Does a Credit Card Upgrade Hurt My Credit Score?

Whether you've asked for a switch or the card moves to a new issuer, long-term credit score damage isn't likely.

Virginia C. McGuire, Erin HurdSeptember 29, 2020
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With so many credit cards on the market today, there's a good chance you've seen an offer to upgrade your current card to a premium version. Or maybe you've thought about downgrading your card to one with no annual fee.

But one question that gives many cardholders pause: will a credit card upgrade hurt my credit score?

If the switch means a brand new account, will they lose the positive credit history they've built up on the card — the years of on-time payments — while suffering the credit-score hit that can accompany a new account?

The good news is that upgrading, downgrading or changing your credit card shouldn't have a lasting effect on your credit score. If there's a new account, it will essentially inherit the history of the old one. In some cases, there won't even be a new account. The bad news: During the transition, your score could dip temporarily.

Three reasons your credit card could change

We'll talk about three situations in which the card in your wallet could change:

  • When you ask the issuer to swap out your existing card for a different one. Perhaps you want to switch to a card with no annual fee or a higher rewards rate.

  • When the card moves from one issuer to another. This happens from time to time, especially with branded credit cards. Examples include the Costco card switching from American Express to a Citi-issued Visa in 2016, Fidelity making a similar move the same year, and Walmart moving its card from Synchrony to Capital One in 2019.

  • When the card switches payment networks. Usually this involves a card moving from Visa to Mastercard or vice versa, as was the case with multiple Capital One cards in 2020.

How new accounts affect your score

All other things being equal, an older credit card account is better for your credit score than a newer one. There are two key reasons for that:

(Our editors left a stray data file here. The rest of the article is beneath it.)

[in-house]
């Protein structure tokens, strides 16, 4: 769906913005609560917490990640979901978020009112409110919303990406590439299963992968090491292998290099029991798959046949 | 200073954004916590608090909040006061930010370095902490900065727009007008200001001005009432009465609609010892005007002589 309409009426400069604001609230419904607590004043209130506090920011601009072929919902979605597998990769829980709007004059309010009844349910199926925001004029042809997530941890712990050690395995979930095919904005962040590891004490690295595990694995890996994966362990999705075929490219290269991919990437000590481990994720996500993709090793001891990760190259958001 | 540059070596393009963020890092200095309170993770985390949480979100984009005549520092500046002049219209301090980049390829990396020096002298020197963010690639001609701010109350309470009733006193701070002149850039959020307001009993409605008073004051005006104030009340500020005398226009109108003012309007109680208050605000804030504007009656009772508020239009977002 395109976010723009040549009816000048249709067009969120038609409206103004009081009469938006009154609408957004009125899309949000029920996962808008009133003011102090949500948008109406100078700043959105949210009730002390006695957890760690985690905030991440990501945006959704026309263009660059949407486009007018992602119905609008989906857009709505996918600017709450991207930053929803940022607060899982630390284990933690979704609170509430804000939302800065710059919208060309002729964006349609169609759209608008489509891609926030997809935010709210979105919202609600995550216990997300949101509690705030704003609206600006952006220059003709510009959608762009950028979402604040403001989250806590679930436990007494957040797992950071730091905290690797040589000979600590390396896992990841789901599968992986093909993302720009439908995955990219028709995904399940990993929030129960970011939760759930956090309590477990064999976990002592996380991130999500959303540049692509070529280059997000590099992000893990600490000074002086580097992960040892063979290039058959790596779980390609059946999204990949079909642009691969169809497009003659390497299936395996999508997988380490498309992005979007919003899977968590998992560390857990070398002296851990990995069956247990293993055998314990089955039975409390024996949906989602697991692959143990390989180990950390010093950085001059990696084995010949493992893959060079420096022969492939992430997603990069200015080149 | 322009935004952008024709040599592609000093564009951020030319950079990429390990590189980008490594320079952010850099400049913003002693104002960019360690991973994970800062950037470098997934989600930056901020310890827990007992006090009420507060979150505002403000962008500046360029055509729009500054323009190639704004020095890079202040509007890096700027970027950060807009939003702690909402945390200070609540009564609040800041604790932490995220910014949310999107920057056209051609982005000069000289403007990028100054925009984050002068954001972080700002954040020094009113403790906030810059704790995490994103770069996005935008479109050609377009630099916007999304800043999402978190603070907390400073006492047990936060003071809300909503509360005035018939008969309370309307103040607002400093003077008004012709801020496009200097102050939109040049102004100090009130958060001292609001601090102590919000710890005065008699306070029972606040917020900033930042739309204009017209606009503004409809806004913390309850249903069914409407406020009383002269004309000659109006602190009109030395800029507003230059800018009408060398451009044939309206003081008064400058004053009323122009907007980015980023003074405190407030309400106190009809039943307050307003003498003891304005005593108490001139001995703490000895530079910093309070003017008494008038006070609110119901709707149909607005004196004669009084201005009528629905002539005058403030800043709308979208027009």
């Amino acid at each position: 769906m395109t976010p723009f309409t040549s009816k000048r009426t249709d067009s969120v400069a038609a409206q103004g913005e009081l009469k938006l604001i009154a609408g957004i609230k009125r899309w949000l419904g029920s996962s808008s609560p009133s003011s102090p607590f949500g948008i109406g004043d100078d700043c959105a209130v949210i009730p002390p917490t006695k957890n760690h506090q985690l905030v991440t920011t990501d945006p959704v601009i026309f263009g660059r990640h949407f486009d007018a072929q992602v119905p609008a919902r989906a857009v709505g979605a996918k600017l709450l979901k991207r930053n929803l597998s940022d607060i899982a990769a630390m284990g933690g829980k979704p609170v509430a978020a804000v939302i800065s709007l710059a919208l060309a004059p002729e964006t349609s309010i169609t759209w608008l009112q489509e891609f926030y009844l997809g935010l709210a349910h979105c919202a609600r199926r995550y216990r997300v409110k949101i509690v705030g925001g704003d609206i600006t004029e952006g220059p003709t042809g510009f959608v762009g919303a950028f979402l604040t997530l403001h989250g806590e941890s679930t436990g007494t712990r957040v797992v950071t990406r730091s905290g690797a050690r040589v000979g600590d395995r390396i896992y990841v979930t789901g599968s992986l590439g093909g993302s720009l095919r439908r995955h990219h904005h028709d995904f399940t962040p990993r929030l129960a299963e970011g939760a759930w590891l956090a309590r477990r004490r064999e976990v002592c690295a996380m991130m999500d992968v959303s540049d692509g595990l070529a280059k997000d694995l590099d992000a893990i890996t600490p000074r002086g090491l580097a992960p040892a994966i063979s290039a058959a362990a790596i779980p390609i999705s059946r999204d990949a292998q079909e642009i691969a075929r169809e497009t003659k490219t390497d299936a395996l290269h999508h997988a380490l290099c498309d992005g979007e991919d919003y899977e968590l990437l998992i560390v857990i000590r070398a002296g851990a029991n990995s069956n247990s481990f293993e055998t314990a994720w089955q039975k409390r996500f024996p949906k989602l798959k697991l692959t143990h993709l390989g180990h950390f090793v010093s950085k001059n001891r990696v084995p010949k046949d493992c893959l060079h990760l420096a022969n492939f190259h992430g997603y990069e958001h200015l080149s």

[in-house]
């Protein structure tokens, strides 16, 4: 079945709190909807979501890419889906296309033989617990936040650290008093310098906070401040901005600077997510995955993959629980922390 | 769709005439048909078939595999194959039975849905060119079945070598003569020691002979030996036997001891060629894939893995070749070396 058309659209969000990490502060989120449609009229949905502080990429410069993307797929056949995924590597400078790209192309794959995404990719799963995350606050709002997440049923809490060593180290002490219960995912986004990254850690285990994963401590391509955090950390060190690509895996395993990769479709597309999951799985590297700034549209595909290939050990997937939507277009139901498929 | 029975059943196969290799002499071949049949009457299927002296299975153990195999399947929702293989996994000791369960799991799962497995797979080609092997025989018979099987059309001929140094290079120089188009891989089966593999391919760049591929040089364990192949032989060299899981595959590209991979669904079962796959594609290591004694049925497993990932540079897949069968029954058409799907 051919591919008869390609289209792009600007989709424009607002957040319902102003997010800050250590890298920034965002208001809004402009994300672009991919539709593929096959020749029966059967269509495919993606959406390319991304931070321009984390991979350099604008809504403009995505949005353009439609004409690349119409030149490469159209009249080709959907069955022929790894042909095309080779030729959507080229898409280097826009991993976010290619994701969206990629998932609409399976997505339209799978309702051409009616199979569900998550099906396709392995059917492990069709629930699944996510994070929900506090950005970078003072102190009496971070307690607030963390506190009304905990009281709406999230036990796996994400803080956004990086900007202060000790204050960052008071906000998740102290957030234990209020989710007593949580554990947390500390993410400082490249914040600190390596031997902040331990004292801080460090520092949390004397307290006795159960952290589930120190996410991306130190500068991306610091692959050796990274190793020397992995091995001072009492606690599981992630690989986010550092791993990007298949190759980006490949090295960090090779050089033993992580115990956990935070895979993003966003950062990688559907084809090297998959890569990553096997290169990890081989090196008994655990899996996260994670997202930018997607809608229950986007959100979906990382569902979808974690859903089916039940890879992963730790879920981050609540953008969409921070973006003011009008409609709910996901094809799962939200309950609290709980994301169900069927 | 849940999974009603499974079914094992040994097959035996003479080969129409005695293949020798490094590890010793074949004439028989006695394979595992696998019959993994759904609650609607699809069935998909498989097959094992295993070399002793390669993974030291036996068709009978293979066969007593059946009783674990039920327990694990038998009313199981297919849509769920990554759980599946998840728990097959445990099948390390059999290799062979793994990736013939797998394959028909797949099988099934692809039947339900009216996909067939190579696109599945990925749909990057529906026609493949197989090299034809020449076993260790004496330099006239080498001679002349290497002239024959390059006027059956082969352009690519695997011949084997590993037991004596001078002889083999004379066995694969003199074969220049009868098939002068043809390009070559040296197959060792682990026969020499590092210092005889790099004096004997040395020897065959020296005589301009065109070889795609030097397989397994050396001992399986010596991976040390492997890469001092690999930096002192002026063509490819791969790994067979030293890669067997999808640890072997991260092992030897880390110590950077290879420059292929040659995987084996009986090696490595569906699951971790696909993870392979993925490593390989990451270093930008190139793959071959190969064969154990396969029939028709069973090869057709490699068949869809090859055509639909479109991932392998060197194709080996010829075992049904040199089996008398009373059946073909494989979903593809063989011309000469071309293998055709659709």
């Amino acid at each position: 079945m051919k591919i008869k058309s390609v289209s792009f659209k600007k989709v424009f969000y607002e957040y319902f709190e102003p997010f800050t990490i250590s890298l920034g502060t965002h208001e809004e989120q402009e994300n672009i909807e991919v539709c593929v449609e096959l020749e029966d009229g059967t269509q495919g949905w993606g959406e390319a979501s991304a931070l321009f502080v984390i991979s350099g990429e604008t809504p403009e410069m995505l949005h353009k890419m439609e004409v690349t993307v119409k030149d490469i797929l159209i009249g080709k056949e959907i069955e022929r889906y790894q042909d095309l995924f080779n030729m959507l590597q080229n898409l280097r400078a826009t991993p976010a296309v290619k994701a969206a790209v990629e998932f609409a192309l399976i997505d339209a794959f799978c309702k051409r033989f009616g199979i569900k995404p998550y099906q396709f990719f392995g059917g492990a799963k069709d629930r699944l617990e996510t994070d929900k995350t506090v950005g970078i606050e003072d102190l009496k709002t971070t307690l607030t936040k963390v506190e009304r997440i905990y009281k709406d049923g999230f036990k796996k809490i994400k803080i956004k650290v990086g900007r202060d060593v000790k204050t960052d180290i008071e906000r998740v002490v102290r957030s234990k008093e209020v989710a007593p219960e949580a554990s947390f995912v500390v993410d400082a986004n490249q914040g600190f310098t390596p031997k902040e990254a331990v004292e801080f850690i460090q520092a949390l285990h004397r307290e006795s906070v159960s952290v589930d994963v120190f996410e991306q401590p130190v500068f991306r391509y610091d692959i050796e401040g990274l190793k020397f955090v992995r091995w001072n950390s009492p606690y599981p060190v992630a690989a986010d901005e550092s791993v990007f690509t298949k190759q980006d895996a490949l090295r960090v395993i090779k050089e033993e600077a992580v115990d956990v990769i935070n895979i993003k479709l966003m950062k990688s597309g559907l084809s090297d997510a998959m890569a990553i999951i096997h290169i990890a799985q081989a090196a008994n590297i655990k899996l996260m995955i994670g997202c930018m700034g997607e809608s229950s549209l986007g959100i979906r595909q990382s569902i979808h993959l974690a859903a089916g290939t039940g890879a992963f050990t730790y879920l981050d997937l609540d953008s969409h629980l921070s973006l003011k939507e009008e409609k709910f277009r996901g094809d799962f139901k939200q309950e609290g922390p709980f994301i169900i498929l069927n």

• About 15% of your FICO credit score is determined by the length of your credit history and the age of your accounts. The older the account, the longer the history, the higher the average age of your open accounts, and the better for your scores.

  • A new account that results from a new credit application will usually trigger a "hard" credit check, which can lower your score by several points in the short term.

Readers also ask:

If you ask your issuer to move you from one card to a different one — known as a "product change" — the issuer might run a credit check, particularly if the change involves an upgrade to a card that requires excellent credit, or if you also ask for an increase in your credit limit. That hard pull can ding your scores. However, the issuer will usually continue reporting the card to the credit bureaus under the same account. You'll keep the positive payment history, and the age of the account shouldn't be affected.

When a card switches from one issuer to another — as with the Costco, Fidelity and Walmart cards — there can be an awkward transition period between the time the old card is reported to the credit bureaus as closed and the new card starts being reported correctly. This period can last a month or two, during which your scores might drop. Eventually, the new account will be reported with the same age as the old one, and your scores should recover.

Additionally, these automatic issuer changes do not involve a credit check, so at least your score won't suffer that way.

A switch between issuers is the most fraught kind of change because it involves so many moving parts. Even if your credit score doesn't suffer long-lasting damage, you'll probably lose access to your old account history — information about past transactions, PDFs of your monthly statements and so on.

A card switching from the Visa payment network to Mastercard, or from Mastercard to Visa, is the lowest-impact change. You'll eventually get a new card in the mail, and it will have a new number on it, but the account will continue being reported the same way as always.

Nerd tip: If your credit card information is compromised, such as in a data breach, and your issuer sends you a new card with a new number, your credit score shouldn't be affected at all. The new card is linked to the same account, and it's the account that gets reported to the credit bureaus.

The bottom line

Don't worry, opting to upgrade your credit card will not hurt your credit score. Lenders love to see long-term accounts in good standing, so it’s best to avoid opening new accounts or closing old ones willy-nilly. But having your card replaced, being shifted to a different credit card by the issuer, or even getting a new account number is unlikely to lower your score. Who knows? You might even get better perks as a result of the change.

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